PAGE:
A win for unregistered designs and the fashion industry at the ECJ

29 August 2014

Iona Silverman

If registered designs are seen as being difficult to enforce, unregistered designs prove even less popular. By their very nature they are hard to pin down, meaning that proving validity can be a hurdle for designers before they even come to enforcement.

Designers will therefore welcome the European Court of Justice’s (ECJ) recent decision in Case C-345/13, Karen Millen Fashions Ltd v Dunnes Stores (available here), which reminds us that unregistered designs can be an effective means of protecting new designs. In particular in the fast-paced world of fashion, where collections turn over at such a rate that there is often not time to register IP rights, the ECJ’s guidance on how to assess a design's ‘individual character’, and confirmation that those wishing to enforce unregistered Community design rights are not required to prove individual character, is good news for designers.

A reminder on designs

 

Protection

Is it a monopoly right?

Duration

UK registered resign

Protects the appearance of the whole or part of a product resulting from features of, in particular, the lines, contours, colours, shape, texture, materials, of the product or its ornamentation

Yes – it protects the use of third-party designs created entirely independently

Max 25 years

Community registered design

Community unregistered design

No – it only protects against direct copying

Max 3 years

UK unregistered design

Protects the original shape or configuration (whether internal or external) of the whole or part of an article

10-15 years

 

Background

This was the first Community unregistered design right case to be fought out in Ireland. The case centred around Irish retailer Dunnes’ sales of copies of a Karen Millen shirt in Ireland. Karen Millen brought proceedings for infringement of unregistered Community design rights in the shirt (and in a black top which it also claimed had been copied), at the High Court of Ireland in January 2007.

Dunnes disputed that Karen Millen's designs were protected, on the basis that they had no individual character within the meaning of Article 6 of the EU Community Designs Regulation (6/2002), because they did not produce a different overall impression on the informed user, when compared with any combination of design features present in existing shirt designs. Dunnes also asserted that it was for Karen Millen to prove, as a matter of fact, that the designs did have individual character.

In short, the issues were whether Karen Millen's designs had individual character and, if so, whether Karen Millen was required to prove that the designs had individual character.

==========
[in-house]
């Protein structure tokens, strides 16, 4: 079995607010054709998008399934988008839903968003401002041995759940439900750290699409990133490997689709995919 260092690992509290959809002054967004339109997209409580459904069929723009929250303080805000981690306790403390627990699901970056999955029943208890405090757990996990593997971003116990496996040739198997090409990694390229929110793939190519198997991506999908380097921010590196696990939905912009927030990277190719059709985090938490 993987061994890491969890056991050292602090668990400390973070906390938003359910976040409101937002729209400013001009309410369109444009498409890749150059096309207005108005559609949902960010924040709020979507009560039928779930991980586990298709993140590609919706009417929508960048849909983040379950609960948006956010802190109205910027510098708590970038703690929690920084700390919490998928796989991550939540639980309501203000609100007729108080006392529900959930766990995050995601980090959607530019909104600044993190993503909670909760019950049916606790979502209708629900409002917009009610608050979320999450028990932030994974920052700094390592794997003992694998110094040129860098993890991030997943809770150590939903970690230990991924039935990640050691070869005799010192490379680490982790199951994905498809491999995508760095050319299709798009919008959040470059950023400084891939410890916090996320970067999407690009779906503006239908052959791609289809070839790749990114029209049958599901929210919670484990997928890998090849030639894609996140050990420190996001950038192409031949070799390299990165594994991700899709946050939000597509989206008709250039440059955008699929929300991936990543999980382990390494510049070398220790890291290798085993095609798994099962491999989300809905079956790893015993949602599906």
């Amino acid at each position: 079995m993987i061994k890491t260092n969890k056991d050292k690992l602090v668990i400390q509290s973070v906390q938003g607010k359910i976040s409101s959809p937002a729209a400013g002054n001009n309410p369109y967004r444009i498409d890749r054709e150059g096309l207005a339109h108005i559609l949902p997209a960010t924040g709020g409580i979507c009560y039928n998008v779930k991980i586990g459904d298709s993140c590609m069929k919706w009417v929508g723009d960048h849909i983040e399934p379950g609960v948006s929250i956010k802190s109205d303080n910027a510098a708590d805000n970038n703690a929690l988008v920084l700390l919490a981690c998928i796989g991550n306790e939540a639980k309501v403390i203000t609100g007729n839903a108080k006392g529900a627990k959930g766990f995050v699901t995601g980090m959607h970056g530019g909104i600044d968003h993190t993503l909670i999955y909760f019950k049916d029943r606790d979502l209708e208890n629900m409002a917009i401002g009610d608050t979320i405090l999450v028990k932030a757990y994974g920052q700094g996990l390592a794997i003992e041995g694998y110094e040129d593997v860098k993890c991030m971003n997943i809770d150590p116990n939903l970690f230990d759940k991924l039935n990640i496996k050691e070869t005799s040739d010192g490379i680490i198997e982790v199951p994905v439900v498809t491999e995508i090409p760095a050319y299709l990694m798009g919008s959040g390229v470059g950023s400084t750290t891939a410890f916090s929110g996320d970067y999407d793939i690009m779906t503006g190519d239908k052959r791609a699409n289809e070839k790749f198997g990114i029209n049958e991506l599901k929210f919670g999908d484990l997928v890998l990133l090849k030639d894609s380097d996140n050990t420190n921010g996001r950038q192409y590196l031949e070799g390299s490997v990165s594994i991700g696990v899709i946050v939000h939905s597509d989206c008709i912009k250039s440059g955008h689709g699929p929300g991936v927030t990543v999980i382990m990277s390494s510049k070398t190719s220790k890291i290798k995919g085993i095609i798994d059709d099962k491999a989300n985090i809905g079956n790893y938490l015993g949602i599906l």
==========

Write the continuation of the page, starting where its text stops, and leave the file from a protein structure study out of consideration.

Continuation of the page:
Questions referred

The Supreme Court therefore referred two questions to the ECJ, which can be summarised as follows:

  • In considering whether a design has individual character, is it necessary to consider whether the overall impression produced on the informed user differs from the overall impression produced by:
    • any individual design which has previously been made available to the public; or
    • any combination of known design features from more than one such earlier design?
  • Is an unregistered Community design valid where the right holder merely indicates what constitutes the individual character of the design or is the right holder obliged to prove that the design has individual character?

ECJ decision

The ECJ, following the advocate general's opinion, held as follows:

  • In order for a design to be considered to have individual character, the overall impression which that design produces on the informed user must be different from that produced on such a user not by a combination of features taken in isolation and drawn from a number of earlier designs, but by one or more earlier designs, taken individually.
  • This means that when considering the individual character of a design for a shirt, for example that shirt must be compared with earlier designs for shirts. It is not sufficient to say that the new shirt has the same pockets as one earlier shirt, the same cut as another earlier shirt and the same neckline as a third earlier shirt. Given the task of reviewing earlier unregistered designs is already sufficiently difficult, the ECJ's finding provides comfort to designers who would find it impossible to review every different combination of every detail of every product designed.
  • In order for a Community design court to treat an unregistered Community design as valid, the rights holder is not required to prove that it has individual character within the meaning of Article 6, but need only indicate what constitutes the individual character of that design - that is, indicates what, in its view, are the element or elements of the design concerned which give it its individual character.

In coming to this decision, the ECJ noted that Dunnes’ attempt to impose a higher burden of proof on Karen Millen was incompatible with the "objective of simplicity and expeditiousness which…underpins the idea of protection of unregistered Community designs".

Key points

This ruling will be welcomed by designers of products with short lifespans, in which the expense of having to prove the individual character of a design would constitute a major disincentive to enforcement. In respect of the first question, the fashion industry in particular will benefit from confirmation that individual character is to be assessed on the basis of separate designs, taken individually, given the extent to which new fashion designs are often influenced by a large number of elements of various existing designs.

The courts are considering both registered and unregistered designs more frequently. Unregistered designs in particular are important in industries with a high churn rate, such as the fashion industry, and should not be neglected by designers seeking to protect their designs.